Don't veer for deer: Accidents peak in coming months
"Don't veer for deer."
That's the advice of Nathan Bowie, a spokesperson for the Minnesota Department of Public Safety.
Vehicle collisions with deer have decreased in both Minnesota and North Dakota, but the next two months are the peak times for accidents with the animals because hunting, farming and the search for food leads to an increase in their movement.
According to the North Dakota 2010 crash summary released by the state Department of Transportation, the state reported 2,956 deer crashes in 2010, a decrease of almost 16 percent from 2009, when 3,519 deer-vehicle incidents were reported.
The past year also marked the fourth consecutive year crashes decreased and the fewest number of crashes since 2000.
Minnesota reported 2,570 vehicle-deer collisions in 2010, a slight decrease from 2009's figure of 2,643.
"You can reduce the severity of the outcome," said Lt. Jody Skogen, safety and education officer with the North Dakota State Patrol. "Your vehicle can be unforgiving if you jerk too hard, and it can cause a rollover. The deer strike is far less serious than if you overreact and go into a rollover."
Drive defensively, be prepared for those unexpected encounters and always wear your seat belt."
According to the DOT crash summary, October and November are the two months most vehicle-deer accidents happen.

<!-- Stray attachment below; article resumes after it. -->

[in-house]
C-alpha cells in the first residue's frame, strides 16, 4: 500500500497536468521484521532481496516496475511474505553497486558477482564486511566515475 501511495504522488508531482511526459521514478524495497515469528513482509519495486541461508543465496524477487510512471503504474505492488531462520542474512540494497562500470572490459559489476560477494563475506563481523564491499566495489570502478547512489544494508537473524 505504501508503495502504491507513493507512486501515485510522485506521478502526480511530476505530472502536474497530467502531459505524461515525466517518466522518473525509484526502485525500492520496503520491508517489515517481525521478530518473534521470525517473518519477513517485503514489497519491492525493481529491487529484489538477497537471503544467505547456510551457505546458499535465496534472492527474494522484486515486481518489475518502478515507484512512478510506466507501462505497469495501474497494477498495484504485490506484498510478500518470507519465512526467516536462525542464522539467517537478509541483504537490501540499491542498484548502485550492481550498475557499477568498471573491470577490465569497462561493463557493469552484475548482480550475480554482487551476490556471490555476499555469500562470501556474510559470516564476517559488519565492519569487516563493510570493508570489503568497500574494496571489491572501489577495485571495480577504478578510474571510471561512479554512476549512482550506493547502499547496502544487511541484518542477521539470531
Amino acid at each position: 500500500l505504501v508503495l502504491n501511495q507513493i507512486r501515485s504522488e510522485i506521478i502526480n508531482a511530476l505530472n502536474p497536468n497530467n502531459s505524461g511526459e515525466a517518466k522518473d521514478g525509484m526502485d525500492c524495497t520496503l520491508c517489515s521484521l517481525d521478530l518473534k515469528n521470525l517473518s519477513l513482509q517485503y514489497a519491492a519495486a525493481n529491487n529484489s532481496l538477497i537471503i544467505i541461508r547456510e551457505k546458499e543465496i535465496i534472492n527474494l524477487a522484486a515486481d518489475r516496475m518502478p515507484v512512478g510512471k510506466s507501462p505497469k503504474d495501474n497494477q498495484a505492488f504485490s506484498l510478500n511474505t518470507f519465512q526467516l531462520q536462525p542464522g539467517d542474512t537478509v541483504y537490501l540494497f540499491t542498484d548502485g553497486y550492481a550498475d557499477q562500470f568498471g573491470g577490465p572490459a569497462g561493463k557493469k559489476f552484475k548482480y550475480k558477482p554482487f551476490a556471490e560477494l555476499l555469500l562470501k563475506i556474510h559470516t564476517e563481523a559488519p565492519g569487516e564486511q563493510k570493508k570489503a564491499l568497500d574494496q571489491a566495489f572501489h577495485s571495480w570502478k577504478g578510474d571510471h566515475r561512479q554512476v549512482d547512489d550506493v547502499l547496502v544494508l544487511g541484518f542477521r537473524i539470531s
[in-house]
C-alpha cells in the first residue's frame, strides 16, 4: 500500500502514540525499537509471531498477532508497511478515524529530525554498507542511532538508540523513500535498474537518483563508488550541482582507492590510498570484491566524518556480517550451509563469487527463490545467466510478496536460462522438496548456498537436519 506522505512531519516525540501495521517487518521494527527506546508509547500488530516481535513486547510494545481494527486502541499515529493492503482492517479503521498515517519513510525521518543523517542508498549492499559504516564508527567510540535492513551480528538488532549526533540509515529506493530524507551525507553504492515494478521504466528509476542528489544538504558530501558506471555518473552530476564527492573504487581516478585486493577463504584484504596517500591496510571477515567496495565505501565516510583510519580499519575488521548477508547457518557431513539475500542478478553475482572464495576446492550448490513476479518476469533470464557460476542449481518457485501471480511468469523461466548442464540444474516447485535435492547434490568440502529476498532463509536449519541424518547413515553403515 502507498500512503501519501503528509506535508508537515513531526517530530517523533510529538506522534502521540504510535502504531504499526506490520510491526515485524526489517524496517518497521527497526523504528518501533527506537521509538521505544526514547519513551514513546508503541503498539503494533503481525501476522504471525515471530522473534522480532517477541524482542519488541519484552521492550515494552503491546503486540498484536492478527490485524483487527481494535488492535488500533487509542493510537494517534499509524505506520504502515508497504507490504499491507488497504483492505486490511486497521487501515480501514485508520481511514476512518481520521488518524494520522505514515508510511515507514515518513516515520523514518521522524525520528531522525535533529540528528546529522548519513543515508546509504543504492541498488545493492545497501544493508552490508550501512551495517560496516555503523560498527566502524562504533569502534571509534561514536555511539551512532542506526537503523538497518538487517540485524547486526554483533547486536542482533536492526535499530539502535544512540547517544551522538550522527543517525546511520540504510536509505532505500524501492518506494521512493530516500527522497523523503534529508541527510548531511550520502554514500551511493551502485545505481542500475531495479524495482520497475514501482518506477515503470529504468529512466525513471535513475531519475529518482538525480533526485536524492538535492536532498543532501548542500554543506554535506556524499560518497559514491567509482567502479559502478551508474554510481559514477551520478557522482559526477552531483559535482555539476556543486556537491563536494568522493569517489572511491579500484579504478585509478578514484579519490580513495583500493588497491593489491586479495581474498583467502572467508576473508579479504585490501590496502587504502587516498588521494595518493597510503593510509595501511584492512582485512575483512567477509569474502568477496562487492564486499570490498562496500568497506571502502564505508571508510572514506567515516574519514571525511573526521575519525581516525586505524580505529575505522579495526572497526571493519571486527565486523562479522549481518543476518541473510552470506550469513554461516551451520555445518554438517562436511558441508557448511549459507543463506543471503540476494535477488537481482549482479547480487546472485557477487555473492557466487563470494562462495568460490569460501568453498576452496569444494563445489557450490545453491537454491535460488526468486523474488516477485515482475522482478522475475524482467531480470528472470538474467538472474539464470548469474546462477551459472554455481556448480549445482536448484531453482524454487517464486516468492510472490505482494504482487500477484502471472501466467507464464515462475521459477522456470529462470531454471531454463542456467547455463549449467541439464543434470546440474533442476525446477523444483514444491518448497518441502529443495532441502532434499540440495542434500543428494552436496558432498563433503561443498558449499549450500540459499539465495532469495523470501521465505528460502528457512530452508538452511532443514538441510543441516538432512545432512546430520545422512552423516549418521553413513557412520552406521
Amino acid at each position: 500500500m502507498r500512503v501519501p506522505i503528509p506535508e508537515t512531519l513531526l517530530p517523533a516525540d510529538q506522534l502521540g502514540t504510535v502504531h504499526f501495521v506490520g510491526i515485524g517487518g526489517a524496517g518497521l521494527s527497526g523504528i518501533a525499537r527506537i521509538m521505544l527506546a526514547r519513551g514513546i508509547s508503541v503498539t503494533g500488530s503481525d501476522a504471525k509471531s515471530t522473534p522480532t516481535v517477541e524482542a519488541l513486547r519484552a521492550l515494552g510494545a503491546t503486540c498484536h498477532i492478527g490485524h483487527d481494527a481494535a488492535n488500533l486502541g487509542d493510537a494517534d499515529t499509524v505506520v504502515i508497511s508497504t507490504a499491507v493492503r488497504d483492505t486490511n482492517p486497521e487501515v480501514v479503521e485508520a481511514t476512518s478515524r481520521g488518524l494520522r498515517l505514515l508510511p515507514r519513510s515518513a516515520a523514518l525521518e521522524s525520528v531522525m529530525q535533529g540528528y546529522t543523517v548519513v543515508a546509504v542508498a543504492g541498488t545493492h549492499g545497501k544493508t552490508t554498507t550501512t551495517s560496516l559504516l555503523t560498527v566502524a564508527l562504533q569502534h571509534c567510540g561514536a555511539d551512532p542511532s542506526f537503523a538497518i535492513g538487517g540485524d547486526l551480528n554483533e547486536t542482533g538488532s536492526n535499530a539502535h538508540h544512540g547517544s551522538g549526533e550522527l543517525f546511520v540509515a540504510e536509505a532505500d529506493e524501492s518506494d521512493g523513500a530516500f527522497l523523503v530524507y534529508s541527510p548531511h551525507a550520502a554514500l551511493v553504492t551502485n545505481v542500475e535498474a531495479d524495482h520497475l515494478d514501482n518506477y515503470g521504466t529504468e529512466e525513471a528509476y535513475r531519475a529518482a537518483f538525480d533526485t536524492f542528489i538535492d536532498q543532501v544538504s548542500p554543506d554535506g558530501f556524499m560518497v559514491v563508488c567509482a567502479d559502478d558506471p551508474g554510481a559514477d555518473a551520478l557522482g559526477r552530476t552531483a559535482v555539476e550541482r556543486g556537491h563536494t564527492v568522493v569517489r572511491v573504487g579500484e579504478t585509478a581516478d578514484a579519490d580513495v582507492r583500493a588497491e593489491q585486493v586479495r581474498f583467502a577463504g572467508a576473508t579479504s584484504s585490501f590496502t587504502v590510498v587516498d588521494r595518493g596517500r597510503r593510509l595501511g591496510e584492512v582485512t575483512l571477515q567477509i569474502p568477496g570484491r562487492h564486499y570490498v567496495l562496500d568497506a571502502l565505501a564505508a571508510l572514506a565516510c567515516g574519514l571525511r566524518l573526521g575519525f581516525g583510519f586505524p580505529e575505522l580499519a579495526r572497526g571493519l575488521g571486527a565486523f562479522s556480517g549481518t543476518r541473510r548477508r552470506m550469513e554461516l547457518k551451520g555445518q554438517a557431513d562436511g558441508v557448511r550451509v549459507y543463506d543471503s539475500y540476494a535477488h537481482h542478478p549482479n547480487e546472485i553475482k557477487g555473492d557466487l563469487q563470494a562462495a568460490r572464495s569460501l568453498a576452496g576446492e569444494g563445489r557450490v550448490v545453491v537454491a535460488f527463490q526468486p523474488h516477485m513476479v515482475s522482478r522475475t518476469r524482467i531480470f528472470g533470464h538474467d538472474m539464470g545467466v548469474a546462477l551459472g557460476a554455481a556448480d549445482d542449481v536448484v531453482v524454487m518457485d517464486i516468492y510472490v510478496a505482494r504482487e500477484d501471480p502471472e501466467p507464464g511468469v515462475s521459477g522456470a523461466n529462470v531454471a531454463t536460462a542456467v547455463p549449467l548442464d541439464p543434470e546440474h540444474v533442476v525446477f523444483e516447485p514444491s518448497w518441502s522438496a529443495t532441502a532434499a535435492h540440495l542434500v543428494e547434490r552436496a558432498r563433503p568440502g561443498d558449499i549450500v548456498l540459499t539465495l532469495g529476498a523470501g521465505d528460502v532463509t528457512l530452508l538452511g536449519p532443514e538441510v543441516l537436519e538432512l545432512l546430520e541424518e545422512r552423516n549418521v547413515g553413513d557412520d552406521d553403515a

During the past three years in Minnesota, there have been 7,751 deer-vehicle accidents. About 36 percent, or 2,807, have occurred during those two peak months.
Last year in North Dakota, 595 crashes took place in November and 351 in October, making up more than 30 percent of the yearly total.
Deer crashes are most likely to occur at dusk or dawn. Most crashes occur between 8 and 11 p.m. with a spike between 5 and 8 a.m., as well.
"Evening hours, early morning hours is when they're moving from feeding sites to resting sites," Skogen said. "Those are the times of day you're most likely to see them."
Hunting, farming and the expansion of houses into rural areas all affect deer movement, Bowie said.
In the three-year period from 2008 to 2010, Becker County reported 75 crashes, including eight injury crashes and no fatalities.
Otter Tail County reported 262 crashes, including 25 injury crashes and one fatality.
Hubbard County had 19 crashes, including five injury crashes and no fatalities.
Mahnomen County had 18 crashes, including five injury crashes and no fatalities.
During the past three years, Minnesota has had 19 fatalities, with 15 coming from riders of motorcycles. North Dakota has had two fatalities in vehicle-deer incidents.
Bowie said the large concentration of motorcycles in the state is one reason why Minnesota has a greater number of fatalities despite similar crash figures.
Minnesota has about 225,000 registered motorcycles, an all-time high. Bowie said motorcyclists should attempt a quick stop using both breaks if a deer crosses their path.
"Often, riders use only their rear brake," he said.
"If you can't stop in time and have adequate space, release your brakes before impact and attempt to swerve. Avoid riding at dusk and dawn at this time of year."
(Chris Bieri writes for the Grand Forks Herald)